One of the key changes in international resuscitation guidelines between the 2000 and 2005 has been to minimise potentially deleterious hands-off time, so that CPR is interrupted less for pulse checks and DC shocks.
These two approaches have been compared in a randomised controlled trial of 845 patients in France requiring out of hospital defibrillation, in which the control group were shocked using AEDs with prompts based on the 2000 guidelines (3 stacked shocks before CPR resumed, and pulse checks done), and the intervention group were shocked using devices that prompted according to the 2005 guidelines, in which there were fewer and shorter intervals for which the AED required the rescuer to stay clear of the patient (single shocks, no pulse checks).
There was no difference in the primary endpoint of survival to hospital admission (43.2% versus 42.7%; p=0.87), or in survival to hospital discharge (13.3% versus 10.6%; p=0.19). The study was not powered to assess one year survival. In the authors’ words: “our randomized controlled trial now provides more definitive evidence that this combination of Guidelines 2005 CPR protocol changes does not measurably improve outcome. Although the protocol changes accomplish the desired effect of increasing chest compressions, they may also cause other effects, such as earlier refibrillation and more time spent in VF, with as yet unknown consequences.”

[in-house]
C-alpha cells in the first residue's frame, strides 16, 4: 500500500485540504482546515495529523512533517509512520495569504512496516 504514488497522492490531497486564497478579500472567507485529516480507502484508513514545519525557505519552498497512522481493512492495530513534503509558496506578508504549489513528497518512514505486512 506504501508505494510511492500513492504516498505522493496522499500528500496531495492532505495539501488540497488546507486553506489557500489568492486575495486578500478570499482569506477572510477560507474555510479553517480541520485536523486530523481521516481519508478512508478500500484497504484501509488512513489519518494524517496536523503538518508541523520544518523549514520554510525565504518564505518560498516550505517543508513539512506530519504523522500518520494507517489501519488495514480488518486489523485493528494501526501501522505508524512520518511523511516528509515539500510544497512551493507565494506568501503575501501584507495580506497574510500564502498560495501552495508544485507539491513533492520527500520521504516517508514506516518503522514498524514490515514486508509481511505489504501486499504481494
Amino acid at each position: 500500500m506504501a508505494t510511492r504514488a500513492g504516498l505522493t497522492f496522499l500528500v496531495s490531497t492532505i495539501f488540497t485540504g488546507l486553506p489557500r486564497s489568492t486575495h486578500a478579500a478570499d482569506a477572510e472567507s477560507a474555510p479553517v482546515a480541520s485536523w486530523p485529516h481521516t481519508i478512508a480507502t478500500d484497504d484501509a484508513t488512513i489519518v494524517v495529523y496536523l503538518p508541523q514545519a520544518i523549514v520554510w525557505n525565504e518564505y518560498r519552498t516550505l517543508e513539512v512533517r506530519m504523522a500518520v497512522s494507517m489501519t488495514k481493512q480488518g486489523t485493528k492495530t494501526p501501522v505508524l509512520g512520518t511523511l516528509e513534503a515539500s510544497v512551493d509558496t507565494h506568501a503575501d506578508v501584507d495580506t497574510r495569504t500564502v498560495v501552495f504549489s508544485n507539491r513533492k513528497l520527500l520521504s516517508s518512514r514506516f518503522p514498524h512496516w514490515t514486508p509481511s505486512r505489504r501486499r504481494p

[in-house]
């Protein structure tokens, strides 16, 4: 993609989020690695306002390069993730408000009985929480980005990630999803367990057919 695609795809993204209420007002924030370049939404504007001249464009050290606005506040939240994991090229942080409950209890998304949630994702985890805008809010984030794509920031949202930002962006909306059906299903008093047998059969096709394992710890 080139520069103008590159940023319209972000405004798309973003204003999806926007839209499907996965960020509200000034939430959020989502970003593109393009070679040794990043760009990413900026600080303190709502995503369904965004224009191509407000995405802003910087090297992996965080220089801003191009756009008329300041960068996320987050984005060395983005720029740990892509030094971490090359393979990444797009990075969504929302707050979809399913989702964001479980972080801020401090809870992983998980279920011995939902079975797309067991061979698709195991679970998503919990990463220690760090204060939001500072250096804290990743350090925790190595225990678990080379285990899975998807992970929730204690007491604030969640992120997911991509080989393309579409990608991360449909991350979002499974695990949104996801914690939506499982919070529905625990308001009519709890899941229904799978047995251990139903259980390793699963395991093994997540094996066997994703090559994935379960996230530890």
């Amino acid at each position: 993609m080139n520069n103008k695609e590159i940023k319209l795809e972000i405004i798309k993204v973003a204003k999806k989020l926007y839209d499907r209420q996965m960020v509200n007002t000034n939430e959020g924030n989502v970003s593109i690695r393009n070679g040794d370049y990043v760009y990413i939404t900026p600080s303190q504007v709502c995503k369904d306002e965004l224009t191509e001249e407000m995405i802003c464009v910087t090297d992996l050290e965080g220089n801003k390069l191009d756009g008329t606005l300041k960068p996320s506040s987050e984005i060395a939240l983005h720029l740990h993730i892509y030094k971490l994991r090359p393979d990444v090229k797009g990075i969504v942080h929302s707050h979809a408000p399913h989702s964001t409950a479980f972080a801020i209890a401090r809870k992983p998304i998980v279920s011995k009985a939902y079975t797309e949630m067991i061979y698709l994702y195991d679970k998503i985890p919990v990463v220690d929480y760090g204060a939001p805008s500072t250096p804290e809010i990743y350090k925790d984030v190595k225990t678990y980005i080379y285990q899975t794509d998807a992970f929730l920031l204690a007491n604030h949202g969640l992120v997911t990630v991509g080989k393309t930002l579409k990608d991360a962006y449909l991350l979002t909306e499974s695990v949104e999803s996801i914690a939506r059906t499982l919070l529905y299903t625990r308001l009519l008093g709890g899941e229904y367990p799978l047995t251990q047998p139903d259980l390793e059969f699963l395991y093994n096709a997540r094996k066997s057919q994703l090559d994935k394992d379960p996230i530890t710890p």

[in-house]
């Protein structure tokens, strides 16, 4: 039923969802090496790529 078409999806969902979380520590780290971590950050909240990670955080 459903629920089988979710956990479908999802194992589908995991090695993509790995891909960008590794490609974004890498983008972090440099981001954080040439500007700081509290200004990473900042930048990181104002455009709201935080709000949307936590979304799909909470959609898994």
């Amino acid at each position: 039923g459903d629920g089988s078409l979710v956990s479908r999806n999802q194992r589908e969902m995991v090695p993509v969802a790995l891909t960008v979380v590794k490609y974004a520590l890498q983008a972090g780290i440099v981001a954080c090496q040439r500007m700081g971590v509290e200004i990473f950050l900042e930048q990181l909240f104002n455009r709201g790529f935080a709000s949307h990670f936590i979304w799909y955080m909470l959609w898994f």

Interestingly the Cardio-pump was used in this study to provide chest compressions, which is an active compression-decompression device, potentially limiting the generalisability of the findings to manual compression-only CPR situations. Potential bias was also introduced by the exclusion of patients in whom consent from relatives was not obtained. Nevertheless it’s good to see such rigorous clinical research applied to this area.
DEFI 2005. A Randomized Controlled Trial of the Effect of Automated External Defibrillator Cardiopulmonary Resuscitation Protocol on Outcome From Out-of-Hospital Cardiac Arrest